We learned that God uses people to bless others who feel forgotten, as David was used by God to bless Mephibosheth when he was least expecting it from a former enemy. This is because if people are truly engaged with God, when led to make unbelievable choices like what David did for Mephibosheth, it is not shocking but meant for a higher purpose instead.
We also learn the value of not following the footsteps of the wrong mentor, as Mephibosheth unfortunately did when he tried to claim the kingdom of his father while David was held in Jerusalem and was then later on the run (2 Sam. 16:3). Even though we can’t help who we are related to, we can make the choice not to follow in the bad decisions of our loved ones and take the stand to do what is right instead.
Mephibosheth should have remembered all that David did for him when he didn’t have anything, and instead want to help his disgraced king instead of seeing it as an opportunity to reclaim power.
Finally, we learn that even when someone has wronged you, as Mephibosheth did to David, a promise of helping another is always a promise. Though he had Ziba and Mephibosheth divide the land between them because of Mephibosheth’s disobedience, David continued to protect Mephibosheth against sworn enemies and he still remained a guest at the king’s table.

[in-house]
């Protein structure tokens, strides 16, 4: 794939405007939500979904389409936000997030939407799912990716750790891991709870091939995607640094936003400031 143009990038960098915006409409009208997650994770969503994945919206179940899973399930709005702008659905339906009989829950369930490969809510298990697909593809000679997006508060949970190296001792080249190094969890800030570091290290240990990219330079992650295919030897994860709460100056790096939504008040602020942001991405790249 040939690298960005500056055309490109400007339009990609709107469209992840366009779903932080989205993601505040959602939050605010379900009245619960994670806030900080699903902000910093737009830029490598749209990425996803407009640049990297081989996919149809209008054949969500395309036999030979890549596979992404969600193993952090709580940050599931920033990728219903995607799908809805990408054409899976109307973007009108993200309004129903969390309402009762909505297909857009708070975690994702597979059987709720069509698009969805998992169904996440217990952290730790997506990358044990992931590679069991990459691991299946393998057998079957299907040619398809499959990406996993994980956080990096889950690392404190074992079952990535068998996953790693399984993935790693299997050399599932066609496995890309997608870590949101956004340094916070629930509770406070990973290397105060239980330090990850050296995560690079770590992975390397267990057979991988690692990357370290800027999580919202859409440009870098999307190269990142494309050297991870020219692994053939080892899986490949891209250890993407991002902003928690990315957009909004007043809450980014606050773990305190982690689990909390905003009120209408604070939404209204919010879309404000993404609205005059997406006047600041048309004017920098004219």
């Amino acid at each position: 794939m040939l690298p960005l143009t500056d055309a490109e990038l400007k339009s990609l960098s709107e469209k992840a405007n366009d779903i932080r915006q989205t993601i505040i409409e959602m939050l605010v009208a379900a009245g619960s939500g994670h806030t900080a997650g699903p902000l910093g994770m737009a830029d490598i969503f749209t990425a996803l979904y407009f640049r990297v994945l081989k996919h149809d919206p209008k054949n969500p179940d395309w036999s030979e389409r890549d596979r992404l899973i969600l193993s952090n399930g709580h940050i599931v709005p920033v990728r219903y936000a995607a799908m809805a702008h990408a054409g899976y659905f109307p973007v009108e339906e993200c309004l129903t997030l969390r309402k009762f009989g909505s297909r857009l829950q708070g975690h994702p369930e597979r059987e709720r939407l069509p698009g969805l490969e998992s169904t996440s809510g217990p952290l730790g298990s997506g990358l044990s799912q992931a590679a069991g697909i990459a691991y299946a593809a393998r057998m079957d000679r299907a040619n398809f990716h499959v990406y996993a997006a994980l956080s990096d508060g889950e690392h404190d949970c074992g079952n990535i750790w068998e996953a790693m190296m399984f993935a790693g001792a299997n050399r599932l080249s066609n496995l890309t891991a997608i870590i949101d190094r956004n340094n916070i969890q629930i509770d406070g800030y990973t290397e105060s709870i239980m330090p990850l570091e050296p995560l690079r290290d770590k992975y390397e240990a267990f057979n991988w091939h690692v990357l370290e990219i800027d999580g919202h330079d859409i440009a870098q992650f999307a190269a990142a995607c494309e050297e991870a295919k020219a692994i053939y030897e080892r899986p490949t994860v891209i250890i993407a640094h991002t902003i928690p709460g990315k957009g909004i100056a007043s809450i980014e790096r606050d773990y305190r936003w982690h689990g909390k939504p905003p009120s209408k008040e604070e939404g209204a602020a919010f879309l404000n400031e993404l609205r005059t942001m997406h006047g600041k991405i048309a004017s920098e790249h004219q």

Blessings Come from Unexpected Places
The story of Mephibosheth is one that shows the blessings and struggles that can come from helping a former enemy. King David wanted to help the son of his best friend Jonathan as a thank-you for his friendship, but later discovered his son didn’t have the caring spirit that his late friend once had.
However, even though he found that the maimed man he took care of basically stabbed him in the back, he remained faithful to his promise to God and to Mephibosheth that he would protect him and provide for his needs for the rest of his life.
The story of Mephibosheth is to show readers that blessings from God can come from the most unexpected of people, even past or former enemies. And with blessings we are given, it is understood that we are to show kindness in return to those who helped us, for we never know when God will position us as the vessels of blessing for them.
Photo credit: ©Getty Images/Lucky Business
Blair Parke is a freelance writer for BibleStudyTools.com and editor for Xulon Press. A graduate of Stetson University with a Bachelor's in Communications, Blair previously worked as a writer/editor for several local magazines in the Central Florida area, including Celebration Independent and Lake Magazine in Leesburg, Florida and currently freelances for the Southwest Orlando Bulletin.